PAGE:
The 5th Wave by Rick Yancey
Published by Penguin
3.5 out of 5 Stars
Format: EGalley (Released 7th May 2013)
I’ve heard of Yancey, but have never read any of his works, but the premise behind The 5th Wave appealed, so I gave it a go!
Whats it about?
An alien invasion, but nothing like we’ve expected. The first wave was an EMP that knocked everything everywhere out. Second was a tsunami, a worldwide tsunami (so thats the UK screwed then), third was a virus spread in an ingenious way, fourth was the silencers…..fifth? Well you’ll just have to wait and see. We first meet Cassie, via a kind of diary POV, a 16 year old girl when she’s in the woods, alone, having lost her father and brother, through flash backs we find out more about her loss, and how its different to everyone else’s, and why she’s made a promise that sets her on a journey into the heart of the action. Then we have the silencer’s section. Stalker/silencer….its all a bit creepy, no diary format here, just creep-tastic first person POV. Then Ben who later becomes Zombie, one of many kids taken in by the government to train to fight back, they are all we have left. The characters stories intertwine, predictably in places, to create a web of a story that leaves you wondering just who you are sitting next to on the train/at work/at school. The ending also leaves it nicely for a sequel, but is not unsatisfactory either, it ends this chapter of the story well.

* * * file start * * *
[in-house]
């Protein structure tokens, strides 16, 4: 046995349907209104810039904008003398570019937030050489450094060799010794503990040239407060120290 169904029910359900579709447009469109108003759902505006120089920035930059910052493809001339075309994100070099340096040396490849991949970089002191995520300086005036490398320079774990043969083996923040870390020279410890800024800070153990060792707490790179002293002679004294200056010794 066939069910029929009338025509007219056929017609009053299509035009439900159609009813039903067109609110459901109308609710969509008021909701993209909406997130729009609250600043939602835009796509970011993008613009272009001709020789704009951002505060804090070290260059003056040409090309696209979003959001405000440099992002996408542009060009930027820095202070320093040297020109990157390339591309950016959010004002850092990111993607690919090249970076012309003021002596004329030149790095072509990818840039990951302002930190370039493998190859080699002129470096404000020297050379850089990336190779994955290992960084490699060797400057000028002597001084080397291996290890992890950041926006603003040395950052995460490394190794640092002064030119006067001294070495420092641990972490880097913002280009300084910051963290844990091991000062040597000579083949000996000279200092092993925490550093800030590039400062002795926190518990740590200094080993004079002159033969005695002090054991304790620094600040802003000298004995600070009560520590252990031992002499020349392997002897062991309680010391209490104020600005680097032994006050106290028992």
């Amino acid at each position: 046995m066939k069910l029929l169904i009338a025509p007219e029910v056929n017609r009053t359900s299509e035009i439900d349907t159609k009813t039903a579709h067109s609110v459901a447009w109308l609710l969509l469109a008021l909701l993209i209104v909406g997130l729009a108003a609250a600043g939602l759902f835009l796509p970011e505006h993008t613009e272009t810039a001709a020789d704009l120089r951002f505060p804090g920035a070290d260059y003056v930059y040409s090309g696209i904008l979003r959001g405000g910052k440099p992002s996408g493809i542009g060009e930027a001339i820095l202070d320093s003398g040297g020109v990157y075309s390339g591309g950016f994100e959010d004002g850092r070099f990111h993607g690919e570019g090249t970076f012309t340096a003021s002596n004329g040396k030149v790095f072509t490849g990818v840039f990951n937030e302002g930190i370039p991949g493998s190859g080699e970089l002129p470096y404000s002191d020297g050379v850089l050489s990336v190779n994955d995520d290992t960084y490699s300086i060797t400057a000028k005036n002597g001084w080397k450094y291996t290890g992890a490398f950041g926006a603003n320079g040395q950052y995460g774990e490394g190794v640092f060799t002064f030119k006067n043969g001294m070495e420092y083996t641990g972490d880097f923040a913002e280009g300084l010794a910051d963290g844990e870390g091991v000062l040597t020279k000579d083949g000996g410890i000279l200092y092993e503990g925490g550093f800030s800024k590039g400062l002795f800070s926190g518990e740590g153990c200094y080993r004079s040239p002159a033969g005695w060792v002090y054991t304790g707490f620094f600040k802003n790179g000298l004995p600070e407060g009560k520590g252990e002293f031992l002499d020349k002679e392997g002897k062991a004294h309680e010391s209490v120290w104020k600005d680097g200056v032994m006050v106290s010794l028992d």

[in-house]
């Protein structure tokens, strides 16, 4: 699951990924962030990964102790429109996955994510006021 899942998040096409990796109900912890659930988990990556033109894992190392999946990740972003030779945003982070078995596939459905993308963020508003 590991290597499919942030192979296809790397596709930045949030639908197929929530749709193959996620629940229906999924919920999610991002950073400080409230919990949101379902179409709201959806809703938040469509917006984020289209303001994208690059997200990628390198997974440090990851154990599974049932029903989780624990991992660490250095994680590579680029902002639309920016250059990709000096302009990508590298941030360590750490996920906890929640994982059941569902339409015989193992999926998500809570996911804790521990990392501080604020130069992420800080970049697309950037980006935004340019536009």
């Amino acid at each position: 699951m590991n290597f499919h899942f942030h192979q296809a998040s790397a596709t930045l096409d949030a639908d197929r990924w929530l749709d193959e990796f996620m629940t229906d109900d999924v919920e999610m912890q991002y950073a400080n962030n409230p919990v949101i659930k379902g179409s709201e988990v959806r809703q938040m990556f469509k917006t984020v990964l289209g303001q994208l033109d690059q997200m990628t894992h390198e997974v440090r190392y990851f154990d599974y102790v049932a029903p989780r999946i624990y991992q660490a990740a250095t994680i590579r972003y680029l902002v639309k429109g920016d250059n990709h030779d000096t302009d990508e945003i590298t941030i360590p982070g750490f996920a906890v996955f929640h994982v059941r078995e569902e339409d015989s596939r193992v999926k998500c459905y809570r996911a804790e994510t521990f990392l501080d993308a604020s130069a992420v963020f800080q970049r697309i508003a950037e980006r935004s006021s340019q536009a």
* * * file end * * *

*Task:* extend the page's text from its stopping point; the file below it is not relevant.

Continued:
What did I think?
I enjoyed it, BUT (you knew there’d be a but!) there was too much chopping and changing and flitting from one character to another, plus I had a advance copy and the chapter separators were graphic heavy (a night sky full of stars) and crashed it every time they changed POV, which was particularly annoying towards the end where there was only a few pages between switches. Additionally, we started in diary form then changed into first person, it was a bit strange to switch, and we never went back to Cassie’s diary.
The story was chilling, a great new take on the alien encounter genre, although the twist(s) were mega obvious, the writing was such that you thought you knew (and you probably did) but then you think again. I can see why Yancey is a top name in the game, his writing did flow well and was extremely engaging (which is why the character changes were so annoying, you get into it and its stops). I think the major issue I had (and the reason for 3.5 stars) was that there was just too much going on. It took too long to really get into the crux of the story (which was Cassie’s promise), and we didn’t need all the Ben/Zombie side, personally I’d of kept that for another book, introducing him as a mystery in this one, and the second book covering his side of the story. My head hurts a little from trying to get everything sorted, knowing who to trust, when to trust them etc.
Over all a good YA read, not quite what I expecting, its neither dark nor fun, but very though-provoking, especially in terms of ‘what if?’. A good change from the paranormal stuff thats been saturating the YA market at the moment, and worth a read, but be prepared for a long slog, this is not a book to be devoured in one sitting, not because you don’t want to, but because it deserves more time than that.
ARC/Egalley kindly provided by the publisher via NetGalley in exchange for a fair and honest review.